I have been spending the last several days thinking through the way we evaluate the team we are assembling as a church for leadership and carrying out a vision for multiplication into the future. It is stirred by prayerfully evaluating an elder candidate and desiring to create a system to prepare men and women for leadership at Reservoir.
I have as of late talked a bunch about laying foundation stones in the church for future health and just like some of the other blocks we build up, the team responsible for leading the church is a vital stone that must be nurtured and shaped along the way so as to prevent unnecessary roadblocks or division down the road.
Of course we have biblical guides for elders and deacons in the church but I want a list of keys to give us concrete metrics in reviewing the team. In this nurture and shaping then I have leaned on some others’ expertise for categories to use in evaluation of health of a team and have come up with 6 C’s (which is silly because everyone has C words as their list). And of all places, I found a Rotary article helpful toward this end.
Here then is my list, character, competency, chemistry, capacity, courage, and calling.
Character – This is our biblically outlined set of attributes of being above reproach respectable, hospitable, uncontentious, not greedy, just, and clinging to what is good (1 Timothy 3:2-7; Titus 1:6-9).
Are the members of the team people of character? Are they trustworthy and reliable? Have they endeavored to make the priorities of the team their own and are they willing to pursue what is right over self? These are important questions and while character can seem surface level you actually get a better sense of it over time. Things of character are revealed as difficulties arise and decisions are carried out. This is why Paul in his elder qualifications has the man’s reputation in mind. What do those that know him best say of his character?
Hopefully by the time the person joins our team their character has been proven but like anything, we can slip or let sin linger and go off the rails. We must remain watchful over not only doctrine but our lives as well.
Competency – We can never assume that because someone has character they also have the competency to actually lead. Do they have the life-refined experience and gifting as well as Spirit-infused ability to accomplish the tasks required? And more than just the ability to do it, does the candidate possess the will to do it. Are they willing to lend their expertise for the greater good and glory of Christ rather than their own name?
This can be taught with training and apprenticeship but we have to be careful where this lacks because it will be a definite drag on momentum of the team and church they are leading.
Chemistry – Often neglected in the church because we are all suppose to get along, chemistry is vital for healthy teams to move forward. This is not about forming a team of lemmings but people that trust each other and have the best interests of the team and church in mind and heart. This is a single-mindedness that defines a group that can be noticed in personalities, process, and productivity.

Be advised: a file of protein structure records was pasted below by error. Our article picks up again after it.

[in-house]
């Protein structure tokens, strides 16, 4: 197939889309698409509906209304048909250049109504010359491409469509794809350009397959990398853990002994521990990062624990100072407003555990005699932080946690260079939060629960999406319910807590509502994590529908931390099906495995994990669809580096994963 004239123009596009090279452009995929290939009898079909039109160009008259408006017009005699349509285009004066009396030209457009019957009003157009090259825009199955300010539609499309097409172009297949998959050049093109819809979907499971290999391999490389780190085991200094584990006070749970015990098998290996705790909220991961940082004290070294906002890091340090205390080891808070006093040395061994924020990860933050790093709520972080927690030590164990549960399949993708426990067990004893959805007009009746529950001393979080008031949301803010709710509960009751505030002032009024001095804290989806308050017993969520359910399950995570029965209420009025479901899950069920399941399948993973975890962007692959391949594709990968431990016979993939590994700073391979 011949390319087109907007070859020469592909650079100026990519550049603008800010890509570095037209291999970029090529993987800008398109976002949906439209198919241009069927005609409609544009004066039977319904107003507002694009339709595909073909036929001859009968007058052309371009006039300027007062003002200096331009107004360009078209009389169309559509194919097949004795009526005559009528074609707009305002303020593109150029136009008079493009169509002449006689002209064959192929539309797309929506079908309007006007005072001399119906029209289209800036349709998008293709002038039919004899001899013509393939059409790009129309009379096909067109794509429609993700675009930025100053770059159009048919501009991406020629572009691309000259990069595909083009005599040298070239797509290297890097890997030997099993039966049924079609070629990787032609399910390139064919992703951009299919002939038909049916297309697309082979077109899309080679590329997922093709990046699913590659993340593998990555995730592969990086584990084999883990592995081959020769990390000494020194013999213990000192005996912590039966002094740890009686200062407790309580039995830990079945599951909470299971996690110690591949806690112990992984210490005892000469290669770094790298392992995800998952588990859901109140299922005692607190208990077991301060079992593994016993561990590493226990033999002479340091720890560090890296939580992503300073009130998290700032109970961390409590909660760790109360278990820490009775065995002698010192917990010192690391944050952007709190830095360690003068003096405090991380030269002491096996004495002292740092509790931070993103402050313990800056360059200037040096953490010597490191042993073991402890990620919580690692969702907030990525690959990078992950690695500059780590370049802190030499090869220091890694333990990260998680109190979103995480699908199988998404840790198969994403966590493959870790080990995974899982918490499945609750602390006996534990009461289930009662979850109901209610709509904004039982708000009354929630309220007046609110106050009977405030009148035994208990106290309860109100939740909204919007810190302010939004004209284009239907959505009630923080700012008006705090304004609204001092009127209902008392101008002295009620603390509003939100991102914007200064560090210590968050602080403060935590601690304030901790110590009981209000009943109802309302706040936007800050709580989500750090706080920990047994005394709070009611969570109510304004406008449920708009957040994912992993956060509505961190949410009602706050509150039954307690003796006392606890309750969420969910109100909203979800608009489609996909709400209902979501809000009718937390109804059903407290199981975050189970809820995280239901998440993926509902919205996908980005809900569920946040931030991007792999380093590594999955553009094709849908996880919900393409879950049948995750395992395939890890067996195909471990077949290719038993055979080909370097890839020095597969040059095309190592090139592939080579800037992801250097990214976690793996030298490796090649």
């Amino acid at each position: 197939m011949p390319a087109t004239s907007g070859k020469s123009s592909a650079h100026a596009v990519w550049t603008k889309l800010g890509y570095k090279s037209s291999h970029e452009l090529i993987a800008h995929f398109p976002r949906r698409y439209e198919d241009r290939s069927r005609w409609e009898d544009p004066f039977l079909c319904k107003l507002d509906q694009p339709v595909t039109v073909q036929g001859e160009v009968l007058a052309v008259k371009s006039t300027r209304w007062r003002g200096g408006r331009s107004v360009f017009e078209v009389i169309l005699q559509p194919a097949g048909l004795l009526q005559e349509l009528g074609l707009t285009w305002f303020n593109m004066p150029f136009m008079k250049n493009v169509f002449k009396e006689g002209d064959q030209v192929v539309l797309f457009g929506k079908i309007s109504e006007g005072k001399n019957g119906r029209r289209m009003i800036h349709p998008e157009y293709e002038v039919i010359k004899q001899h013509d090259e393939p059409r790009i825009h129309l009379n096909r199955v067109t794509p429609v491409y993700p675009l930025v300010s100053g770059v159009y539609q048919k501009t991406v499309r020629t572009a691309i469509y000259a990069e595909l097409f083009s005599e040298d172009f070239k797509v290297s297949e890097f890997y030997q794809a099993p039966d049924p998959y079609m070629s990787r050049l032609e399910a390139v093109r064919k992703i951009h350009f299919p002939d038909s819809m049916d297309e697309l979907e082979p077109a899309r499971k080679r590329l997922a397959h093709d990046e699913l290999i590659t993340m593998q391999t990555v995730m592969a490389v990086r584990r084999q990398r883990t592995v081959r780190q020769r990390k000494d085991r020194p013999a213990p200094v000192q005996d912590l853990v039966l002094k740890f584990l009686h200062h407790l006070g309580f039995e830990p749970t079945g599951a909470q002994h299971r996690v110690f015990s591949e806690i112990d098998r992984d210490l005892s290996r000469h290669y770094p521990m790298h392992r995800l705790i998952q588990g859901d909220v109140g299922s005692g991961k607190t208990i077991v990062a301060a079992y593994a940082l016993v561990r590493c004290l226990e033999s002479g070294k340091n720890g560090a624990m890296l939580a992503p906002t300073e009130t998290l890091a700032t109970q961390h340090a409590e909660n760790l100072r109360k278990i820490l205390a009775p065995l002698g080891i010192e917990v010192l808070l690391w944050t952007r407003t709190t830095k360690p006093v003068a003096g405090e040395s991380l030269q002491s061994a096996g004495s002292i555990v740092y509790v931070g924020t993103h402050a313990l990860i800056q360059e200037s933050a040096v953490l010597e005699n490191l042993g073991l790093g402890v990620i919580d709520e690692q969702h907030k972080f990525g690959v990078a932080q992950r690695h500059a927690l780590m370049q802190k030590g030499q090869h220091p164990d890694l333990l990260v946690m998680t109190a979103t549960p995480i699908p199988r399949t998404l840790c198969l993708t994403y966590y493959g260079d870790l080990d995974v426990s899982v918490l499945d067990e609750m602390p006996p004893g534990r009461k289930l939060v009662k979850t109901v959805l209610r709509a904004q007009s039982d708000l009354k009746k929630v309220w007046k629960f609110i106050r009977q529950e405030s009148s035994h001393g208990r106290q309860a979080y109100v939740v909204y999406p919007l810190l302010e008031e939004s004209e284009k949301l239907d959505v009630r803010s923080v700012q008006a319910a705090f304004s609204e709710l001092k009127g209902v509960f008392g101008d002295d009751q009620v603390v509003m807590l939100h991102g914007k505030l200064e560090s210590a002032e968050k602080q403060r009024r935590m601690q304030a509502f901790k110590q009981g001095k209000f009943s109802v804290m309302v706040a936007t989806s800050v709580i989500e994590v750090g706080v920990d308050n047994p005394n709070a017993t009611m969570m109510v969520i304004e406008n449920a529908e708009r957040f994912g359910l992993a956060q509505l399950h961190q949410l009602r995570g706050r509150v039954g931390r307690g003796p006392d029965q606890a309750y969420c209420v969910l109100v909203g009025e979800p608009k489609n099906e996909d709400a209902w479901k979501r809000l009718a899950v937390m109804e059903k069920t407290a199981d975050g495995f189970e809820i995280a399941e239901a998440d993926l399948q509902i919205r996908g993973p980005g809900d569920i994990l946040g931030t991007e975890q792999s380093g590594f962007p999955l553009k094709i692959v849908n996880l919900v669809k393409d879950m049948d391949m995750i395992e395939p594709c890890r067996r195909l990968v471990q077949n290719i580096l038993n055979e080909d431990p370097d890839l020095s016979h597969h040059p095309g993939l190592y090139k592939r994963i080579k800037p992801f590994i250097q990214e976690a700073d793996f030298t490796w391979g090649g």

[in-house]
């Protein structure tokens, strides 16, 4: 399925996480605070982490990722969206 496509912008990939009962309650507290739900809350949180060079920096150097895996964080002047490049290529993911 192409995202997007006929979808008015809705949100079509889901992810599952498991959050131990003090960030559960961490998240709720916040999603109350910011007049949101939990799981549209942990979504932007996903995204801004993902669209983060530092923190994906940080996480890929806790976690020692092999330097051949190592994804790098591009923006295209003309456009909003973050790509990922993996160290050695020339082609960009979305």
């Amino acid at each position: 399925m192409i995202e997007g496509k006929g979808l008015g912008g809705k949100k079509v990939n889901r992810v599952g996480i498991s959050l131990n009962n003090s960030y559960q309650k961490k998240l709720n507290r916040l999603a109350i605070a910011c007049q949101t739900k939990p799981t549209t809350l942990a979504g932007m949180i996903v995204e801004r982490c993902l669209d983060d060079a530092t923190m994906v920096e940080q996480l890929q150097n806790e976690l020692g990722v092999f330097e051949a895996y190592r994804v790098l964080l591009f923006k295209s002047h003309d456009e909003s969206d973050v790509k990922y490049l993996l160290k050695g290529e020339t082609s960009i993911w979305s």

If we have to keep coming back to the table to discern why things unfold so poorly it might be a chemistry issue. This one requires gracious care because it might be an indicator that the person should not be on the team. just as Paul and Barnabas separated, some times the Lord changes the mix of personalities for healthy chemistry in leadership teams.
Capacity – While this key is related to whether the person is competent it has to do with the availability to serve and the margin to go beyond mere competency in leading with the team. Does this person have the time necessary to lead and do they have the capacity to grow as a leader?
The person that never grows or never seeks opportunities to develop as a leader is indicating they may not have the capacity for it. Without it only stagnation happens and momentum is stifled if not killed.
Courage – This key might also be called creativity in that not only should the leader be courageous enough to tackle difficulty and hardships, they also need to creatively face opportunities to make a difference.
Especially as elders, these are the leaders responsible for protecting the flock against false teaching or harm and if the individual doesn’t have the backbone (confidence in humble reliance on Christ) to stand for truth they don’t have what it takes to lead. For the health of a team this courage has to be spread around and while the vocational leader, or paid pastor, does have an obligation to take the bulk of hard situations, he can’t be left alone in it. All members of the team need the courage to work with each other and those they lead, even when things get hard.
Calling – The last key for me is probably the most important. Is the person, man in the case of elders, called to be in the office or role they are pursuing? Forming a team of leaders just because they have the resumes for leadership will get the church nowhere. They must be called by God for the time and purpose of leading.
More so than an individual call they should be able to recognize and submit to the Lord’s calling for direction of the church, the vision he has place on their hearts.
These are six keys that we can use to evaluate the health of a team or the addition to a team. By reviewing these aspects of life and leadership a team should be more equipped for moving in the direction the Lord determines for the church.
Of course all of this, in the church context, must be thouroughly bathed in prayer as the team trusts the Spirit to empower and lead them.
So what do you think? What are missing elements of healthy teams or leaders and how do we go about evaluating them?